Tracking barrier island reponse to early Holocene sea-level rise : high resolution study of estuarine sediments in the Trinity River Paleovalley




Burstein, Jacob Thomas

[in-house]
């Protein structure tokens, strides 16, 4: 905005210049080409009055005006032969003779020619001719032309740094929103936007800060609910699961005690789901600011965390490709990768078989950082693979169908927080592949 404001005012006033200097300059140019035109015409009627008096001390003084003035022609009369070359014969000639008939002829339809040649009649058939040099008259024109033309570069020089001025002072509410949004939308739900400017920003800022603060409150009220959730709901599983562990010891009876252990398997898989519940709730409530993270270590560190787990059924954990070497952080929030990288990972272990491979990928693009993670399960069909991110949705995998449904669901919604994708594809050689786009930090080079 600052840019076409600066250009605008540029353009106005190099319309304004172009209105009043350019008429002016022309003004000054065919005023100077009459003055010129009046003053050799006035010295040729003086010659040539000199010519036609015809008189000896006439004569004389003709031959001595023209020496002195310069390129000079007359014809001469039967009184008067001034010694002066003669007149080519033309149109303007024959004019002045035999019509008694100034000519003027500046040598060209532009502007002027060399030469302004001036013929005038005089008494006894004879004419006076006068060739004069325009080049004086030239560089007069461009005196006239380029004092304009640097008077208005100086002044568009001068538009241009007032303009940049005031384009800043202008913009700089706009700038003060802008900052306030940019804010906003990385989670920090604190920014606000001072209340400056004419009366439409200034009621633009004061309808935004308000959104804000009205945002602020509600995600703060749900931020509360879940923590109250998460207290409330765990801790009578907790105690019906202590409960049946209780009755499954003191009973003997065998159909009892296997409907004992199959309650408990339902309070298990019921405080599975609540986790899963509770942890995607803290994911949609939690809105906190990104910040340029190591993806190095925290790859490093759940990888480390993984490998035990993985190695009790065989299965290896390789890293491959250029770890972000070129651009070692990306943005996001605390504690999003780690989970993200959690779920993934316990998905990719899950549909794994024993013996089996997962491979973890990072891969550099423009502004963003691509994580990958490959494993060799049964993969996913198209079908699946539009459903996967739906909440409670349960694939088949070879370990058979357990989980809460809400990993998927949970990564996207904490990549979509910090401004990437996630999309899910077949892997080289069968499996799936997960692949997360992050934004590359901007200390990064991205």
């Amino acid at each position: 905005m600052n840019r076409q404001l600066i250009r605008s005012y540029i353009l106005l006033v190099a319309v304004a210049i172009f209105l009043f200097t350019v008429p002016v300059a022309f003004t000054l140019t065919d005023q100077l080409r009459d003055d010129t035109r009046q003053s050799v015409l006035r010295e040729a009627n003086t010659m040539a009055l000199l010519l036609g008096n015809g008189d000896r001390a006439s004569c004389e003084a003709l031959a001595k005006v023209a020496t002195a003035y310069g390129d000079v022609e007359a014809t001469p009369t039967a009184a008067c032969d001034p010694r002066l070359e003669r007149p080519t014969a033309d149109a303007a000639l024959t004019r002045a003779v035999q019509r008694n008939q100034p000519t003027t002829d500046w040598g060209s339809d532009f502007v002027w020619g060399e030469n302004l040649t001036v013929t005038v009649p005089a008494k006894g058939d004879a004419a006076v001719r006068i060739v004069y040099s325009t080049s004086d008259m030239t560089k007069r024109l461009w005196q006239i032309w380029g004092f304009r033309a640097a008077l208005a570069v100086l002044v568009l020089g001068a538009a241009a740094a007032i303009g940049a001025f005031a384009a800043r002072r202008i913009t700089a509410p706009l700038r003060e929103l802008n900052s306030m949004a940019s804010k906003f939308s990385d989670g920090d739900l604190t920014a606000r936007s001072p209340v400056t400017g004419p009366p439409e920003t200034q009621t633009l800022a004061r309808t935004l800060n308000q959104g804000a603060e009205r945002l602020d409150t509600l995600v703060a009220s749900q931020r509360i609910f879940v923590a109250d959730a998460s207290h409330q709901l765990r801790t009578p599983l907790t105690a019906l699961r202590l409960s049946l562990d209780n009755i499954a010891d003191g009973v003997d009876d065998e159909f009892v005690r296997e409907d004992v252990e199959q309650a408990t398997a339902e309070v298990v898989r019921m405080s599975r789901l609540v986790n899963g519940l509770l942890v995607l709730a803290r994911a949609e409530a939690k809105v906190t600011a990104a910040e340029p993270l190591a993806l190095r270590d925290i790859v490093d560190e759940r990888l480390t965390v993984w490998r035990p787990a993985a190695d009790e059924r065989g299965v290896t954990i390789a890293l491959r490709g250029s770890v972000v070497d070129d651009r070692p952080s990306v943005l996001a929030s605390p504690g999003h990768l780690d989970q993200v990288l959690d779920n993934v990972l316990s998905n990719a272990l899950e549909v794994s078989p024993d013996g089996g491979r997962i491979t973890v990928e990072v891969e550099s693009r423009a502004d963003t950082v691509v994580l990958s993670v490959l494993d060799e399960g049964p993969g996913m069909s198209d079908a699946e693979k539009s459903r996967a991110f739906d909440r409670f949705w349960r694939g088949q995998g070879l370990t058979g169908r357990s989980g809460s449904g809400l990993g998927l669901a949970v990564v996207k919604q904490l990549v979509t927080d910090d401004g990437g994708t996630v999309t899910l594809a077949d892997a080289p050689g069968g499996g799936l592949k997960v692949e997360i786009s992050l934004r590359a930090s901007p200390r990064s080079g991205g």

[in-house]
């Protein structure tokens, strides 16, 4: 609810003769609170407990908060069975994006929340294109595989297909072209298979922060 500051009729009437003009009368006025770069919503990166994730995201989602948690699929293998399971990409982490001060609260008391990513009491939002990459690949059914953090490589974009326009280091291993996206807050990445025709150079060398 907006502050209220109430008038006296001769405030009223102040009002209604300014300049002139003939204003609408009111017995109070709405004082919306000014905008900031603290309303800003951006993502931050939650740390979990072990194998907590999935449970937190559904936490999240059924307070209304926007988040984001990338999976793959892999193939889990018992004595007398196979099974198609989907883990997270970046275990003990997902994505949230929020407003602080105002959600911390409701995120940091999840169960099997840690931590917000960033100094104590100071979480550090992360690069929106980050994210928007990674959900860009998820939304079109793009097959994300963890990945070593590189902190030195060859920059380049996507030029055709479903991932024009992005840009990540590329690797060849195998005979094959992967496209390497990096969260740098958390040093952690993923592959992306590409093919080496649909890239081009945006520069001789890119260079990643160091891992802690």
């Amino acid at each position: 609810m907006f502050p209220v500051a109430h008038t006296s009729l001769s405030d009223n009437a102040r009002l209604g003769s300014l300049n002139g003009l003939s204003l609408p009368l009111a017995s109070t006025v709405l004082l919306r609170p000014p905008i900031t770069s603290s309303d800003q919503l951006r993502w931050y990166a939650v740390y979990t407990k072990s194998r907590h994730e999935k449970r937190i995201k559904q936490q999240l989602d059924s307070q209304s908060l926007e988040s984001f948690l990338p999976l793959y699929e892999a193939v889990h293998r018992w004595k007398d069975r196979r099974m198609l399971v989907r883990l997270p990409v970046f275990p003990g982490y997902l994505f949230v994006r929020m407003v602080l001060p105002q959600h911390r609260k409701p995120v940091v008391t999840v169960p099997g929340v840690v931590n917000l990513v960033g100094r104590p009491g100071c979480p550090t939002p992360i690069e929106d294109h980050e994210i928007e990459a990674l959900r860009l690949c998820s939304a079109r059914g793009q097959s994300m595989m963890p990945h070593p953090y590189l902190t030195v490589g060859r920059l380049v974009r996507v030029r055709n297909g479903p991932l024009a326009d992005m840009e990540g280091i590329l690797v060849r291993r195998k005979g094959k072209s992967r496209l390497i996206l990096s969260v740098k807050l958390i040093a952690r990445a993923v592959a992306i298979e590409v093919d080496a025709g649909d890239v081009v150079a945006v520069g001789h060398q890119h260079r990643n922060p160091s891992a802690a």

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Understanding how barrier islands respond to factors such as variations in sediment supply, relative sea-level rise, and accommodation is valuable for preparing coastal communities for future impacts of climate change. Increasingly, the underlying antecedent topography has been observed to have a significant control on the evolution of the barrier island system by providing increased elevation, decreased accommodation, and sediment supply for the barrier to rework and anchor upon. However, less attention has been focused on how back barrier sediments respond to this decreased accommodation, and how this may affect barrier island evolution. Additionally, the control in which the geometry of the underlying valley itself has on the initiation of barrier islands is poorly understood. Here we examine the stratigraphic framework of the Trinity River incised valley, offshore Galveston, Texas in order to investigate the role of antecedent topography in the evolution of an ancient barrier island system. We present high-resolution imaging of the Trinity incised valley fill using over 1200 km² of 3D seismic, <700 km of 2D envelope and full waveform chirp data, along with 2 piston cores, 4 gravity cores, 1 platform boring, with associated grain size, foraminiferal, and radiocarbon data. We find that the geometry and elevation of the underlying antecedent topography plays a central role in the evolution of the barrier island system, promoting both initiation and stabilization. This study provides a methodology to investigate the evolution of a relict barrier island system where little to none of the barrier is preserved. With this methodology, we revise the established Holocene paleoshoreline model for the Trinity incised valley.


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